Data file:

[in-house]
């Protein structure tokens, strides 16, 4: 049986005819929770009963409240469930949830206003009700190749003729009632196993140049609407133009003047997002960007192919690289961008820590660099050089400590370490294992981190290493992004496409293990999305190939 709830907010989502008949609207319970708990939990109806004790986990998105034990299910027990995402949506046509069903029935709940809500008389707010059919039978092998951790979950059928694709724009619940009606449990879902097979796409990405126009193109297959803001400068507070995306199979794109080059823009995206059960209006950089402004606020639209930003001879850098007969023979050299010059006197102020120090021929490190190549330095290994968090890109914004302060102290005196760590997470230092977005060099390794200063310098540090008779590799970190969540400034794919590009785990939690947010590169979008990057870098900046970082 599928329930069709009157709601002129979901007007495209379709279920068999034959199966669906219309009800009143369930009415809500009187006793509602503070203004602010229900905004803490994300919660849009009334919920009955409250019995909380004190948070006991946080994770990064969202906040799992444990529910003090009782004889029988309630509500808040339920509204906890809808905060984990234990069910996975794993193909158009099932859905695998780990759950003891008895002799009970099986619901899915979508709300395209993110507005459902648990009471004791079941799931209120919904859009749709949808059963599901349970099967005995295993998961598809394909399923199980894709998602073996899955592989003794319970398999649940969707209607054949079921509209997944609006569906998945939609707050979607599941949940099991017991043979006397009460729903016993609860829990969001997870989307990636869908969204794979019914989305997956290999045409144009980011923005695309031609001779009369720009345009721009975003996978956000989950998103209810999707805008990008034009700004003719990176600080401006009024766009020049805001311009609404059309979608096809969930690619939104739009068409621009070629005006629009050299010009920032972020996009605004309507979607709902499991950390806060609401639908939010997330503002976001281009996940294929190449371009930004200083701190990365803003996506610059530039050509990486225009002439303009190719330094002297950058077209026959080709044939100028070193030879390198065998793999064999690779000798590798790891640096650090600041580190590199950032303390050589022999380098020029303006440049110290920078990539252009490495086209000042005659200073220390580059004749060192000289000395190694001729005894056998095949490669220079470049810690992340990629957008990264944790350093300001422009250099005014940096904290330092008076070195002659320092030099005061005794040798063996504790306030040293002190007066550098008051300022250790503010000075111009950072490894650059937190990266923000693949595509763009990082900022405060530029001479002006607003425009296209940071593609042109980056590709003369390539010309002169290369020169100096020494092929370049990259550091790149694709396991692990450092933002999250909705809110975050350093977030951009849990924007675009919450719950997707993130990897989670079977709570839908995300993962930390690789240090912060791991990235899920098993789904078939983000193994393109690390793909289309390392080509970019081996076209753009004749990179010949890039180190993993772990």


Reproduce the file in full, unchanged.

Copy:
[in-house]
């Protein structure tokens, strides 16, 4: 049986005819929770009963409240469930949830206003009700190749003729009632196993140049609407133009003047997002960007192919690289961008820590660099050089400590370490294992981190290493992004496409293990999305190939 709830907010989502008949609207319970708990939990109806004790986990998105034990299910027990995402949506046509069903029935709940809500008389707010059919039978092998951790979950059928694709724009619940009606449990879902097979796409990405126009193109297959803001400068507070995306199979794109080059823009995206059960209006950089402004606020639209930003001879850098007969023979050299010059006197102020120090021929490190190549330095290994968090890109914004302060102290005196760590997470230092977005060099390794200063310098540090008779590799970190969540400034794919590009785990939690947010590169979008990057870098900046970082 599928329930069709009157709601002129979901007007495209379709279920068999034959199966669906219309009800009143369930009415809500009187006793509602503070203004602010229900905004803490994300919660849009009334919920009955409250019995909380004190948070006991946080994770990064969202906040799992444990529910003090009782004889029988309630509500808040339920509204906890809808905060984990234990069910996975794993193909158009099932859905695998780990759950003891008895002799009970099986619901899915979508709300395209993110507005459902648990009471004791079941799931209120919904859009749709949808059963599901349970099967005995295993998961598809394909399923199980894709998602073996899955592989003794319970398999649940969707209607054949079921509209997944609006569906998945939609707050979607599941949940099991017991043979006397009460729903016993609860829990969001997870989307990636869908969204794979019914989305997956290999045409144009980011923005695309031609001779009369720009345009721009975003996978956000989950998103209810999707805008990008034009700004003719990176600080401006009024766009020049805001311009609404059309979608096809969930690619939104739009068409621009070629005006629009050299010009920032972020996009605004309507979607709902499991950390806060609401639908939010997330503002976001281009996940294929190449371009930004200083701190990365803003996506610059530039050509990486225009002439303009190719330094002297950058077209026959080709044939100028070193030879390198065998793999064999690779000798590798790891640096650090600041580190590199950032303390050589022999380098020029303006440049110290920078990539252009490495086209000042005659200073220390580059004749060192000289000395190694001729005894056998095949490669220079470049810690992340990629957008990264944790350093300001422009250099005014940096904290330092008076070195002659320092030099005061005794040798063996504790306030040293002190007066550098008051300022250790503010000075111009950072490894650059937190990266923000693949595509763009990082900022405060530029001479002006607003425009296209940071593609042109980056590709003369390539010309002169290369020169100096020494092929370049990259550091790149694709396991692990450092933002999250909705809110975050350093977030951009849990924007675009919450719950997707993130990897989670079977709570839908995300993962930390690789240090912060791991990235899920098993789904078939983000193994393109690390793909289309390392080509970019081996076209753009004749990179010949890039180190993993772990």